My ex-boyfriend and I have a 5-year-old son. He recognized our son even if I refused to marry him and he gave support even if we already broke up. The problem is that he resigned from his job last month, because of office politics in their company. He is still looking for work right now, so he said he could not provide support. While I understand his situation, I am also worried for our son because my salary is not enough for his needs. Can I still demand support from my ex-boyfriend? Thank you in advance for your advice.
There is no question that your ex-boyfriend, having acknowledged his filiation with your 5-year-old son as you have mentioned in your letter, is obliged to give financial support to the boy. It is clearly provided under our laws that parents and their illegitimate children are obliged to support each other (Article 195 , Family Code of the Philippines). The support that the parties are required to provide encompasses everything that is indispensable for their children’s respective sustenance, dwelling, clothing, medical attendance, education and transportation, but in keeping with the financial capacity of the family (Paragraph 1, Article 194, Id.).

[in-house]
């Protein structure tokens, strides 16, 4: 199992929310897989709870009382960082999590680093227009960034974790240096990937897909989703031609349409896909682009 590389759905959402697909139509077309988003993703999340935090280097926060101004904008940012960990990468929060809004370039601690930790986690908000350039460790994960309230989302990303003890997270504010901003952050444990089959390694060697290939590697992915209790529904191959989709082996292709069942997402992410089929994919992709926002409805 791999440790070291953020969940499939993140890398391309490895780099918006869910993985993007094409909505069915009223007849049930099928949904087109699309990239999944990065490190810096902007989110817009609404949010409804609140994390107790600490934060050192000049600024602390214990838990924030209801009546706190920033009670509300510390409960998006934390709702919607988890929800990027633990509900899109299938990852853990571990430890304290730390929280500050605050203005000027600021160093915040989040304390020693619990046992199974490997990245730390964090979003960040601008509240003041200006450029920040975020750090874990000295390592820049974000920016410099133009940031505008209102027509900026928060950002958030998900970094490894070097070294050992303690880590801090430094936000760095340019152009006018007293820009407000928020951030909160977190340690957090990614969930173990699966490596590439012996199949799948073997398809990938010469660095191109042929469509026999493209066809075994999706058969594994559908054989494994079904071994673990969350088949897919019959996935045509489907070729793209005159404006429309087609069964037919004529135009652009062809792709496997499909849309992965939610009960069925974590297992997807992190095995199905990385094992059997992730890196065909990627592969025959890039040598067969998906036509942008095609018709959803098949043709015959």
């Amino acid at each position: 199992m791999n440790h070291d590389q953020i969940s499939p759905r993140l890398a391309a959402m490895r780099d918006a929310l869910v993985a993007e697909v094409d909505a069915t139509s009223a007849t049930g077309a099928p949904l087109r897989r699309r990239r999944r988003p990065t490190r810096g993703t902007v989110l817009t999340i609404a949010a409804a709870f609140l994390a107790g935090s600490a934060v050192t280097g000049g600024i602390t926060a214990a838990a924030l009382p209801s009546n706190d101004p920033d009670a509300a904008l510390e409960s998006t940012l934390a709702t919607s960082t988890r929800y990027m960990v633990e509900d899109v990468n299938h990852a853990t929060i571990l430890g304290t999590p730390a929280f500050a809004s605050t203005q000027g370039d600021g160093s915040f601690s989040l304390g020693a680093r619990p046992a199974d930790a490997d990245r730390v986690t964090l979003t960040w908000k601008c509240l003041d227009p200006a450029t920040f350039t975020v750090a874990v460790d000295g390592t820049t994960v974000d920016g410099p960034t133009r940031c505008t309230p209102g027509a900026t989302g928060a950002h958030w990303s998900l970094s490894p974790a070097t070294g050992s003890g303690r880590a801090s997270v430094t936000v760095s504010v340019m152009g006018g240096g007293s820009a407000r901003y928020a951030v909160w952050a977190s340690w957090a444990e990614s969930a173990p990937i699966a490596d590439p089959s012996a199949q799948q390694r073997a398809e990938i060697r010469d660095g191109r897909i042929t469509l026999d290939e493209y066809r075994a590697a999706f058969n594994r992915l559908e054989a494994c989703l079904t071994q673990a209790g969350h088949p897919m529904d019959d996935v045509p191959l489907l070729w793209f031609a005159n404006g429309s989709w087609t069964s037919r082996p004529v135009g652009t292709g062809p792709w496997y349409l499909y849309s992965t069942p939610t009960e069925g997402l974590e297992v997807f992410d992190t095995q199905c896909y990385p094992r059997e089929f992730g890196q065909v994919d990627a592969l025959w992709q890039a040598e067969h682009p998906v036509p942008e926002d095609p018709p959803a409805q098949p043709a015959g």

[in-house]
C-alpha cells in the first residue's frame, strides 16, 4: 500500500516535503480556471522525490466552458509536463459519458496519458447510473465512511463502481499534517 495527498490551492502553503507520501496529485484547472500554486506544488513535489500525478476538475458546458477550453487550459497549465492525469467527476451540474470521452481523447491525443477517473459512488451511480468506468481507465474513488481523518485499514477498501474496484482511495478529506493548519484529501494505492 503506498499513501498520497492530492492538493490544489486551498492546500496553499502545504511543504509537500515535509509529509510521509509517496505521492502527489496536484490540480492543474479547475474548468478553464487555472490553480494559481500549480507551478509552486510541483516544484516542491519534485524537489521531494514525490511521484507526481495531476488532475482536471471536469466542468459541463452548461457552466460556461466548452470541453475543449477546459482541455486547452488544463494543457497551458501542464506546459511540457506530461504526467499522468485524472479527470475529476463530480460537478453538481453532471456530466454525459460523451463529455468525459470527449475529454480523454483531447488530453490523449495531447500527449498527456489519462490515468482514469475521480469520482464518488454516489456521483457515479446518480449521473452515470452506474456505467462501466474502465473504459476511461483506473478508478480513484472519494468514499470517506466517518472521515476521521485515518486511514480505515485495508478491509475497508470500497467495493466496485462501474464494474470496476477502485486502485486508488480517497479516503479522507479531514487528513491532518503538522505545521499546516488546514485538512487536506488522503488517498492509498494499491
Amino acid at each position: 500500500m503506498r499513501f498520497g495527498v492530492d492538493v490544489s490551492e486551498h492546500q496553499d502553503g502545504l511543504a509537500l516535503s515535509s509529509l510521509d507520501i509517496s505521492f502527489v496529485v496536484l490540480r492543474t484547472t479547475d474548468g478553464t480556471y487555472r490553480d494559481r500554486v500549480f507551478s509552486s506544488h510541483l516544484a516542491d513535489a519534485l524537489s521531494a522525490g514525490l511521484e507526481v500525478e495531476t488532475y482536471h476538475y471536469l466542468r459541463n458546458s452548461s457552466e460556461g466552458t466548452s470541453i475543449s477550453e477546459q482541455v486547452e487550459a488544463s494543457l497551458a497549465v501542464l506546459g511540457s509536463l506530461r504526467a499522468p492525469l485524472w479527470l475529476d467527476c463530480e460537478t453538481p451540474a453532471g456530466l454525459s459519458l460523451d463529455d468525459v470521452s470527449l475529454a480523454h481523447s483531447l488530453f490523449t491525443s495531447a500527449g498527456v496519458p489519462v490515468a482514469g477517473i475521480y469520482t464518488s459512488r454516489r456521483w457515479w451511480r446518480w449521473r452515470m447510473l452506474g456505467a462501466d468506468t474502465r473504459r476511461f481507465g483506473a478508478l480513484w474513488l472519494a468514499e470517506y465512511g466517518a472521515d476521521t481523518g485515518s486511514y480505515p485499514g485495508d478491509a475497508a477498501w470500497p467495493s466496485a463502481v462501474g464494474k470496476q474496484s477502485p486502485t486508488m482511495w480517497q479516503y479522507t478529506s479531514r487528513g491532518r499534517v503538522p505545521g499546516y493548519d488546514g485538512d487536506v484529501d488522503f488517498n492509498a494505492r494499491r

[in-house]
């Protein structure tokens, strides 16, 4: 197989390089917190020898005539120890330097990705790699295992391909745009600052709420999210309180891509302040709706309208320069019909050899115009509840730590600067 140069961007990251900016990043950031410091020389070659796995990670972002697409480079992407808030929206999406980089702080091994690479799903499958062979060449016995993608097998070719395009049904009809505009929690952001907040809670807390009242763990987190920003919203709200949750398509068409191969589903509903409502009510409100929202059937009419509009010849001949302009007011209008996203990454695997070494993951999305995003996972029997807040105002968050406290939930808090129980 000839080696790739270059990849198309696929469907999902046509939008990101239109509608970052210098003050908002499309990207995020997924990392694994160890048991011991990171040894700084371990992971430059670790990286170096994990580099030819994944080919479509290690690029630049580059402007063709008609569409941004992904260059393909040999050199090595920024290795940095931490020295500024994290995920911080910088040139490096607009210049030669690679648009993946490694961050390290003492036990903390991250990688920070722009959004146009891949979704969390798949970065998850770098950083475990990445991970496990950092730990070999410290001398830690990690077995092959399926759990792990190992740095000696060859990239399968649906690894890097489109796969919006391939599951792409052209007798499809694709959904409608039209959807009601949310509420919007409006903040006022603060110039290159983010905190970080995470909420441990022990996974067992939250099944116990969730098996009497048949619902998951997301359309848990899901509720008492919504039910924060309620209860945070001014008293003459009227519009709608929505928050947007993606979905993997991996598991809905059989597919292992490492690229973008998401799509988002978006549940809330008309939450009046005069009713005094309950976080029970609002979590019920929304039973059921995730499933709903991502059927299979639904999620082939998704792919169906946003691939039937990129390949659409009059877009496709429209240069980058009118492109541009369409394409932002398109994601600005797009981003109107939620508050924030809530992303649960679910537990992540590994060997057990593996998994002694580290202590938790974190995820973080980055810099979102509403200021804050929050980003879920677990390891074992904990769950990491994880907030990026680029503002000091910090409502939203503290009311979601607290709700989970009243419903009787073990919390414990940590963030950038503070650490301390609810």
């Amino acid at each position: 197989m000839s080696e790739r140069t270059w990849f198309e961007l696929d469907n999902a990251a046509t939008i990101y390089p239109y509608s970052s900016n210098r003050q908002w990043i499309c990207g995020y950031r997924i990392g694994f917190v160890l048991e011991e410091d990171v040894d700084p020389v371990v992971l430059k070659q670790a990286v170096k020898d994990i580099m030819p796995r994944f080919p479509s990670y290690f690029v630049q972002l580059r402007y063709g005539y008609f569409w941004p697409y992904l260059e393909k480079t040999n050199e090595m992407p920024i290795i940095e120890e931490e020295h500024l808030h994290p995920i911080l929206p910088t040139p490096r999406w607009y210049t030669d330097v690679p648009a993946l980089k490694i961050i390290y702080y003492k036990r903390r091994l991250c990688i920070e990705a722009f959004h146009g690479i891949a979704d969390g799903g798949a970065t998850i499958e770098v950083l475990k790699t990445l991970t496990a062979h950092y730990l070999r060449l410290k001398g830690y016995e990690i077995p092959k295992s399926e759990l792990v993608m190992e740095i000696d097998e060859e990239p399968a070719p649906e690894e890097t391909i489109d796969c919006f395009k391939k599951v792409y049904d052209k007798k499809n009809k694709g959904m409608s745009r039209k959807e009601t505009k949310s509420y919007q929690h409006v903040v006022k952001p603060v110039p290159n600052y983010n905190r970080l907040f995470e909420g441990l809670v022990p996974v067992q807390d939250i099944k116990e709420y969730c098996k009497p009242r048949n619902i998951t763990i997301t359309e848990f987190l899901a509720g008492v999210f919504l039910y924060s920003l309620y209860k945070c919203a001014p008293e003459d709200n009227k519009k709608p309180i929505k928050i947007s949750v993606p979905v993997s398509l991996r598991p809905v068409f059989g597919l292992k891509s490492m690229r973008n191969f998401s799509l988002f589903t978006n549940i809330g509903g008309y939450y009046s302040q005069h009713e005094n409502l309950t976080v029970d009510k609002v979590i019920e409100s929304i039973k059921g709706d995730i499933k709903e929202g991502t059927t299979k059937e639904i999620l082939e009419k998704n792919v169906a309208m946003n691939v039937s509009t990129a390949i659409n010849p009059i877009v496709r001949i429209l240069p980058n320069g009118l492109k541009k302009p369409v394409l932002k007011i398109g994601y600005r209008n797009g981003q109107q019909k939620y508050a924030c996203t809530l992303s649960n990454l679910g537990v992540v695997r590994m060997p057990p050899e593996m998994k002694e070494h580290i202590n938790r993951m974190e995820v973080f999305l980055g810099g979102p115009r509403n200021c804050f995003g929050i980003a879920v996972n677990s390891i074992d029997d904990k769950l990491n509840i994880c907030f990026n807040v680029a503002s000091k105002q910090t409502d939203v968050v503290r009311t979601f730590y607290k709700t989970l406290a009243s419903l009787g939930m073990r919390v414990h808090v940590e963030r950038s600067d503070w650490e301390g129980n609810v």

The exercise of the right to demand support is dependent not only on the needs of the party seeking support but also on the financial means of the party responsible to give the same. This is explicitly mentioned under our Family Code, to wit:
“Art. 201. The amount of support, in the cases referred to in Articles 195 and 196, shall be in proportion to the resources or means of the giver and to the necessities of the recipient.|
Art. 202. Support in the cases referred to in the preceding article shall be reduced or increased proportionately, according to the reduction or increase of the necessities of the recipient and the resources or means of the person obliged to furnish the same.”
In the situation that you have shared with us, it appears that your ex-boyfriend, the father of your 5-year-old son, is not reneging on his financial responsibilities with the child. It just so happens that he terminated his employment, and he could not provide support at the moment considering that he is yet to find a new job.
Corollary, he may be exempted from giving financial support until such time he is again gainfully employed.
Nevertheless, you may demand from him financial support for your 5-year-old son if you can establish that, apart
from his former employment, he has other means or sources of income.
We hope that we were able to answer your queries. Please be reminded that this advice is based solely on the facts you have narrated and our appreciation of the same. Our opinion may vary when other facts are changed or elaborated.
Editor’s note: Dear PAO is a daily column of the Public Attorney’s Office. Questions for Chief Acosta may be sent to email@example.com.